No_Ax_to_Grind
        • RIGHT-ON !... Why should the public have any say over public resources - NT

          NT
          raycote
          • But I thought

            the Patriot act was still in place so I didn't have any say over what happens with public resources. Or a vote that counted, for that matter.
            nix_hed
        • Let me get this straight.

          You want to sue them for insuring that the public bid for public resources would be equally accessible to the public? Is that what you're saying?

          Google (deep pockets) tells the FCC (red tape central, part 42 - lobbyist's puppet, part 19 - Censorship Central, part 2) that they'll guarantee a minimum benefit to the public (lotsa $$$) if the FCC will agree to insure another benefit to the public (open access) as a stipulation of the public sale (auction) of the public's goods (radio spectrum).

          WHAT THE HELL ARE YOU WHINING ABOUT?!!!
          Dr. John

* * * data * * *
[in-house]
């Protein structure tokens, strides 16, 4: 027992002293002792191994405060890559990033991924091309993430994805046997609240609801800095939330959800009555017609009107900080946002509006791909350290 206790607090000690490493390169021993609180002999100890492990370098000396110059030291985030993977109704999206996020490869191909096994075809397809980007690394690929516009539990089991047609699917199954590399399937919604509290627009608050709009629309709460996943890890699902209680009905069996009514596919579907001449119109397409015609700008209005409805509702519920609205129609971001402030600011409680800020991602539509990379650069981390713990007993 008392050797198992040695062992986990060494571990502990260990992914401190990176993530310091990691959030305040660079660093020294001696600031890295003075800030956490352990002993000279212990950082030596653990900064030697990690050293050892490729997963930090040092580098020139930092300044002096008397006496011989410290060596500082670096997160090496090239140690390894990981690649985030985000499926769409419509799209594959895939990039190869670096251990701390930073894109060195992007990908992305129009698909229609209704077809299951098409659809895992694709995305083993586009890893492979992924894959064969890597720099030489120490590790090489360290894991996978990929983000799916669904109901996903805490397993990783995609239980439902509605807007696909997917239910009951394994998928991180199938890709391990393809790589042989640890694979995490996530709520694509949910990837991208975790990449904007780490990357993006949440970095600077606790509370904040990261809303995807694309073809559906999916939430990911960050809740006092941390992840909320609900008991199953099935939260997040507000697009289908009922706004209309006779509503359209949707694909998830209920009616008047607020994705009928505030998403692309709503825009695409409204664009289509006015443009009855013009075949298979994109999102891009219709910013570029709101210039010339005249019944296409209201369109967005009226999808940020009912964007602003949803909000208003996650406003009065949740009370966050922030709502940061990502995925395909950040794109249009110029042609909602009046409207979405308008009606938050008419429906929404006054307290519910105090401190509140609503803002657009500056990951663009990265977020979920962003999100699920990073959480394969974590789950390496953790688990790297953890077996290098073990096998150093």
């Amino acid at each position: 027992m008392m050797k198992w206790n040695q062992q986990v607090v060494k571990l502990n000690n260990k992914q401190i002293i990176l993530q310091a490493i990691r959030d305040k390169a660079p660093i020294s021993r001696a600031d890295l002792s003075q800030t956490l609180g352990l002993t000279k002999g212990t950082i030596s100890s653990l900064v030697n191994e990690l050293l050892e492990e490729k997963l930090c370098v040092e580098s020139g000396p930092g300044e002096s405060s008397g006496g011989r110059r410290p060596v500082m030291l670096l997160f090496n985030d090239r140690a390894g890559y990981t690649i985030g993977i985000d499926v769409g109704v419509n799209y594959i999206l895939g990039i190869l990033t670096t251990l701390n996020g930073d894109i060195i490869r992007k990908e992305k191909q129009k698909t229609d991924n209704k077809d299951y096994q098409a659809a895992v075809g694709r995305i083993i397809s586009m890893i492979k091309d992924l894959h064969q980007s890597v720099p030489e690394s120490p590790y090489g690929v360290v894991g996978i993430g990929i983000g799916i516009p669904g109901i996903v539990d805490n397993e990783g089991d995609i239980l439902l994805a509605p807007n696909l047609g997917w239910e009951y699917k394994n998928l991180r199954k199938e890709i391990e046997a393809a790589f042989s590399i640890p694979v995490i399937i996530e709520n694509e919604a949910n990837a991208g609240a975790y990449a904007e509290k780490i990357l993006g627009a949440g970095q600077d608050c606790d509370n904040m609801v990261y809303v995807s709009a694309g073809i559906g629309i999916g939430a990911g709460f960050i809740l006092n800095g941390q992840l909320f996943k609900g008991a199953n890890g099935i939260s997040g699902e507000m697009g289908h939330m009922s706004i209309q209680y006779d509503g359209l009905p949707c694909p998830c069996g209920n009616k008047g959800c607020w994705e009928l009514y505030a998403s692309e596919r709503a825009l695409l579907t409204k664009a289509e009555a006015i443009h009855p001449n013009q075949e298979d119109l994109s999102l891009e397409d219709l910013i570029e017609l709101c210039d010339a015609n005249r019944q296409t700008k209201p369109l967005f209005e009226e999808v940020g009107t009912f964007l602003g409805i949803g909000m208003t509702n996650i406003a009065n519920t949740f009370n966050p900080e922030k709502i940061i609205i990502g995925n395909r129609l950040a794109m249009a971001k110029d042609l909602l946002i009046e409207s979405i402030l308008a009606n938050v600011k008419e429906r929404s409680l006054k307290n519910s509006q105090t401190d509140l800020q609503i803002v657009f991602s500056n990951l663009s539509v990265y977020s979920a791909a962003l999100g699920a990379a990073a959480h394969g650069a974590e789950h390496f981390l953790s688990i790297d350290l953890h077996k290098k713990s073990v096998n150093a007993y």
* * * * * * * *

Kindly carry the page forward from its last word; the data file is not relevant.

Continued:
• GARETT, how about an answer?

      When did the FCC allow Google to dictate the terms of a PUBLIC auction selling PUBLIC resources belonging to the people of the US?
      No_Ax_to_Grind
      • Ok little one, what are you whinning about now?

        [b][/b]
        B.O.F.H.
      • Re: GARETT, how about an answer?

        [i]When did the FCC allow Google to dictate the terms...?[/i]

        This is not new. Powerful interests with lots of money dictate public policy all the time. It's sad, but the public is served only when their interests and the public's interests happen to intersect.

        As far as the policy, certainly you don't have anything against it, do you?



        :)
        none none
    • Google didn't dictate anything.

      Google made several proposals to the FCC. The FCC accepted some and rejected others.

      Essentially, Google said that they'd guarantee that the sale price of the spectrum would not be less than $4.6B, but only if open access were required. The proposal for the open access was accepted based on the sale price of the spectrum surpassing $4.6 billion.

      If it were not for Google's proposal, the sale of the block would probably not have exceeded $4B.


      Let's say you decided to sell your house at an auction and it's worth $150K. Let's then say that I guarantee you a sale price of $165K, but only if part of the land is required to be available for access to the parcel behind that has no road access.